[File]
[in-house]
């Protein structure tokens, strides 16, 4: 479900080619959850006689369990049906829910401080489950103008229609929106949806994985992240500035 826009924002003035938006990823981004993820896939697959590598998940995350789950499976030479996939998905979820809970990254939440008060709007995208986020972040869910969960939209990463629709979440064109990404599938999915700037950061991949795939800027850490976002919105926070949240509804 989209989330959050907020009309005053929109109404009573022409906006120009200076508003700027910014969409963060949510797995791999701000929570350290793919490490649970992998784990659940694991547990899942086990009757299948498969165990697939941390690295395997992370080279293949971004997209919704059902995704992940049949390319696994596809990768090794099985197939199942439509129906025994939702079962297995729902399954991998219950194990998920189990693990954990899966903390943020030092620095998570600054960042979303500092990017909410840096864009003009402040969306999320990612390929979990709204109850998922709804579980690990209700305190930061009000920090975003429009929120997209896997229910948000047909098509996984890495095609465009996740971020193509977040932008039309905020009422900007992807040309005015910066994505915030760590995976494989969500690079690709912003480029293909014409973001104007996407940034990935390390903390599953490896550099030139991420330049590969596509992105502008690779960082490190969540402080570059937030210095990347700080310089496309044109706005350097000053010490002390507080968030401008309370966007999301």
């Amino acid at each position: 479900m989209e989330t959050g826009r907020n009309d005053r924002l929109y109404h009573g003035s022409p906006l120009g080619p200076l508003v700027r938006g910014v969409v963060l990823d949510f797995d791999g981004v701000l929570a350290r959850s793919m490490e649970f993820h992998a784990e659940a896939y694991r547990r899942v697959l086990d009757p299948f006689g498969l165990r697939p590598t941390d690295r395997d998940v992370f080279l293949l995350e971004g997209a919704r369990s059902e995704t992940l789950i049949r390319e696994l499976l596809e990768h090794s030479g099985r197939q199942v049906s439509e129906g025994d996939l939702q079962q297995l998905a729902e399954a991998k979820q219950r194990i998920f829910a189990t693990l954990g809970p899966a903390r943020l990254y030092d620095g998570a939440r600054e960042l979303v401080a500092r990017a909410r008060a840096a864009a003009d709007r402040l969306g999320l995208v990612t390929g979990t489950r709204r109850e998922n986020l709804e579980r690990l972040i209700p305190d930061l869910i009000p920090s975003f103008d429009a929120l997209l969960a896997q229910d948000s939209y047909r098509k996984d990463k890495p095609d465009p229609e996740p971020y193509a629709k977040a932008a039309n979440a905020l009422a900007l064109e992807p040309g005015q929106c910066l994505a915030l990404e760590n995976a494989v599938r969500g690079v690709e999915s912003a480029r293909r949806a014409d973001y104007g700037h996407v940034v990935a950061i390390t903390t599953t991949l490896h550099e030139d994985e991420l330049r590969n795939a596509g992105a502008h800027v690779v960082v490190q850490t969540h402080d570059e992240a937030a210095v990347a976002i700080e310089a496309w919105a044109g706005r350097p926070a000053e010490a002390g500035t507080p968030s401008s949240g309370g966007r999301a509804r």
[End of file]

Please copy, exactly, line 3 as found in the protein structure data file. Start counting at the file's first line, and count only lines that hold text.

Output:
């Amino acid at each position: 479900m989209e989330t959050g826009r907020n009309d005053r924002l929109y109404h009573g003035s022409p906006l120009g080619p200076l508003v700027r938006g910014v969409v963060l990823d949510f797995d791999g981004v701000l929570a350290r959850s793919m490490e649970f993820h992998a784990e659940a896939y694991r547990r899942v697959l086990d009757p299948f006689g498969l165990r697939p590598t941390d690295r395997d998940v992370f080279l293949l995350e971004g997209a919704r369990s059902e995704t992940l789950i049949r390319e696994l499976l596809e990768h090794s030479g099985r197939q199942v049906s439509e129906g025994d996939l939702q079962q297995l998905a729902e399954a991998k979820q219950r194990i998920f829910a189990t693990l954990g809970p899966a903390r943020l990254y030092d620095g998570a939440r600054e960042l979303v401080a500092r990017a909410r008060a840096a864009a003009d709007r402040l969306g999320l995208v990612t390929g979990t489950r709204r109850e998922n986020l709804e579980r690990l972040i209700p305190d930061l869910i009000p920090s975003f103008d429009a929120l997209l969960a896997q229910d948000s939209y047909r098509k996984d990463k890495p095609d465009p229609e996740p971020y193509a629709k977040a932008a039309n979440a905020l009422a900007l064109e992807p040309g005015q929106c910066l994505a915030l990404e760590n995976a494989v599938r969500g690079v690709e999915s912003a480029r293909r949806a014409d973001y104007g700037h996407v940034v990935a950061i390390t903390t599953t991949l490896h550099e030139d994985e991420l330049r590969n795939a596509g992105a502008h800027v690779v960082v490190q850490t969540h402080d570059e992240a937030a210095v990347a976002i700080e310089a496309w919105a044109g706005r350097p926070a000053e010490a002390g500035t507080p968030s401008s949240g309370g966007r999301a509804r």